The Arizona Long Term Care System (ALTCS) is Arizona’s Long-Term Care Medicaid program. The program covers day programs, some in home care, memory care centers, group homes, assisted living centers, nursing home care and many more services. The purpose of ALTCS is to ensure that people with limited income and assets combined with medical needs are able to be served all while making sure the spouses of such individuals do not become destitute.
Some people are unwilling to explore the availability of using ALTCS because of the fear of losing the home. There are usually two main concerns: the house will make my loved one ineligible for ALTCS or, the State will take the home when my loved one dies.
It is certainly true that to qualify for ALTCS the assets and income of the applicant must meet certain criteria. For a married couple where the spouse lives in the home, the house is an excluded resource regardless of the value of the home. The home must be the primary residence of the person receiving ALTCS. The home is also excluded from being considered a countable resource in these circumstances:
-The customer or spouse lives in the home property;
-The customer is absent from the home property due to institutionalization but the customer’s spouse or dependent relative lives in the property as his or her principle residence;
-The customer lived in the home property, is absent due to institutionalization, but intends to return to the home.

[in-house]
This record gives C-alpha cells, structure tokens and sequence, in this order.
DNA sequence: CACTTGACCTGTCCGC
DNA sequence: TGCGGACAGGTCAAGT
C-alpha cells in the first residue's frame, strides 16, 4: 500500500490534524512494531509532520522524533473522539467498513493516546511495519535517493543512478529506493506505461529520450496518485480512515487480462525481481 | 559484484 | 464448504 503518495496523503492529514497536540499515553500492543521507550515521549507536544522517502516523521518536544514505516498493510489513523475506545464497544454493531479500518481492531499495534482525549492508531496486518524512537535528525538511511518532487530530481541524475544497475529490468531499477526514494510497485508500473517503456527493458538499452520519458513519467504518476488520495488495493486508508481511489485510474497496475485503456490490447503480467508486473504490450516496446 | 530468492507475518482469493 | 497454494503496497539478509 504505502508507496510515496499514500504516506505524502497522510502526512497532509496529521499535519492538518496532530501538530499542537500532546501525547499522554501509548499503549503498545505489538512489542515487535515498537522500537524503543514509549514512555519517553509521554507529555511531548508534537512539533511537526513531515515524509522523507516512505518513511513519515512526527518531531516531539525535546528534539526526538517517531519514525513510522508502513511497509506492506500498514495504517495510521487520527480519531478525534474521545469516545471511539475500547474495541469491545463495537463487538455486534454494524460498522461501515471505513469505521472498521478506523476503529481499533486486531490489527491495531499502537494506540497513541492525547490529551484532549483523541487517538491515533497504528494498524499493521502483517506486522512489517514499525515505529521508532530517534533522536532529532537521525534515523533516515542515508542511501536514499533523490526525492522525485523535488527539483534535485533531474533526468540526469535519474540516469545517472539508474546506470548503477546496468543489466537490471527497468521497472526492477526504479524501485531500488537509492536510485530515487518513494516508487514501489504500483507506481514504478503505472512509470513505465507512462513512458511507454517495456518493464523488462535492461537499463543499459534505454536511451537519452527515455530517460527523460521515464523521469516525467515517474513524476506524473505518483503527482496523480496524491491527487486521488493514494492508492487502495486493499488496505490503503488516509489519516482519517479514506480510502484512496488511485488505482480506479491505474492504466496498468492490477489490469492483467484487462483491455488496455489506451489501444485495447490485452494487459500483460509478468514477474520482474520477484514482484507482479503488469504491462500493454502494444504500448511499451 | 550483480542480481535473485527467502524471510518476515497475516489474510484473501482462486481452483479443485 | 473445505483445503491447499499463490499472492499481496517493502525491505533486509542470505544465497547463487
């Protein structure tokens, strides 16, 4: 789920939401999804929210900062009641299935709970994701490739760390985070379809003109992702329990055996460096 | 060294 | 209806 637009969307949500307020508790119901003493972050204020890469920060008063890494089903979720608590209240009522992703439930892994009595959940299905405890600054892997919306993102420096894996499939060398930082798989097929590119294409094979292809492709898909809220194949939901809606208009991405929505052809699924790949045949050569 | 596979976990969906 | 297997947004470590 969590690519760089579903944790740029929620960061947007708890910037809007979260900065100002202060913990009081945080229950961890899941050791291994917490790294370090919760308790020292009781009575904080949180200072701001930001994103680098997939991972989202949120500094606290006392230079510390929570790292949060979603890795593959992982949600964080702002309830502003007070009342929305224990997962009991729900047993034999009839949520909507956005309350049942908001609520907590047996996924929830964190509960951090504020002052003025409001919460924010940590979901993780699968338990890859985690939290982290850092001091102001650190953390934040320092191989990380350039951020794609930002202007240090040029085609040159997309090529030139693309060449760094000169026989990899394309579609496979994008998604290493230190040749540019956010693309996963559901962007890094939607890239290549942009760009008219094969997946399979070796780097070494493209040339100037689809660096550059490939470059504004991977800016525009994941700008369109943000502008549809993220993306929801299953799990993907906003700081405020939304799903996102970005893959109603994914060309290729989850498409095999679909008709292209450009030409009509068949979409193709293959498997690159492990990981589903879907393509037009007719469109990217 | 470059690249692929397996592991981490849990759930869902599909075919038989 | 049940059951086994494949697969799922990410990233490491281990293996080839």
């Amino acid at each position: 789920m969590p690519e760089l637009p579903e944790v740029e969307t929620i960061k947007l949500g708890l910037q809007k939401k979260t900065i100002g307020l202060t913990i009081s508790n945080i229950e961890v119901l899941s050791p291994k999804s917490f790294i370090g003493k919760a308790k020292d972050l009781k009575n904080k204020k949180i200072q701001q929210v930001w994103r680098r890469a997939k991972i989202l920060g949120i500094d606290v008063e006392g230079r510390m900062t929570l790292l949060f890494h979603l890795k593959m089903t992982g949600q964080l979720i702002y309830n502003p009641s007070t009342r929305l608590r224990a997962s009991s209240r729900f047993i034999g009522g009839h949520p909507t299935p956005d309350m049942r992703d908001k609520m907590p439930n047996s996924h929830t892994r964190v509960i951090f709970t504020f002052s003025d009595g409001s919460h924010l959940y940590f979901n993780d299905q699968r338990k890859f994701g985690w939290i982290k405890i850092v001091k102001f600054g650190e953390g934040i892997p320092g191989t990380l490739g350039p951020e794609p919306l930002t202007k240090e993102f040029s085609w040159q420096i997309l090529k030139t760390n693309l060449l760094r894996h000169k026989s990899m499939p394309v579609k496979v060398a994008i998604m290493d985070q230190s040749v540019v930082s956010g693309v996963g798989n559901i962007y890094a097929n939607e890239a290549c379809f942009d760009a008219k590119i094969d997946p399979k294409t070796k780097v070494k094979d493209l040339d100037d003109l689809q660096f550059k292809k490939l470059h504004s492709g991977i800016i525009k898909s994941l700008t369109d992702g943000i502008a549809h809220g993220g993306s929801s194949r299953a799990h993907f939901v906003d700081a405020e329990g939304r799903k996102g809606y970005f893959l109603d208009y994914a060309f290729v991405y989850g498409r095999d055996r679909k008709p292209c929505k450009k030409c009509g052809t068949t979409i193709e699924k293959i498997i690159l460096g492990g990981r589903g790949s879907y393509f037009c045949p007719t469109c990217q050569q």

However, if the applicant is unmarried, the equity value of the home must not exceed $595,000 (2020) if it meets one of the criteria above. Additionally, while the property is for sale, it is also excluded. Although the rules might be confusing, in general, owning a residence is a not a reason to avoid using ALTCS services to help pay for care.
That brings us to the second concern i.e., the State will get the house upon the death of the ALTCS recipient. This can get complicated because ALTCS has an estate recovery program and lien rights. Under the estate recovery program, ALTCS only recovers property that is subject to a small estate affidavit or a probate. Therefore, a home owned with rights of survivorship and the survivor is living or where a beneficiary deed was recorded before the death of the ALTCS recipient, will avoid estate recovery.
ALTCS also has the right to file a lien against real property. However, if a spouse is alive, a lien will not be filed. Additionally, the State only has a right to file a lien against the real property if the ALTCS recipient was in a long-term care nursing home for 90 or more days with no intent to return home. There are some additional exemptions to these rules as well.
While the rules are confusing, it is always beneficial to investigate whether an ALTCS application is worth pursuing.
Written by: Emily B. Kile, Esq.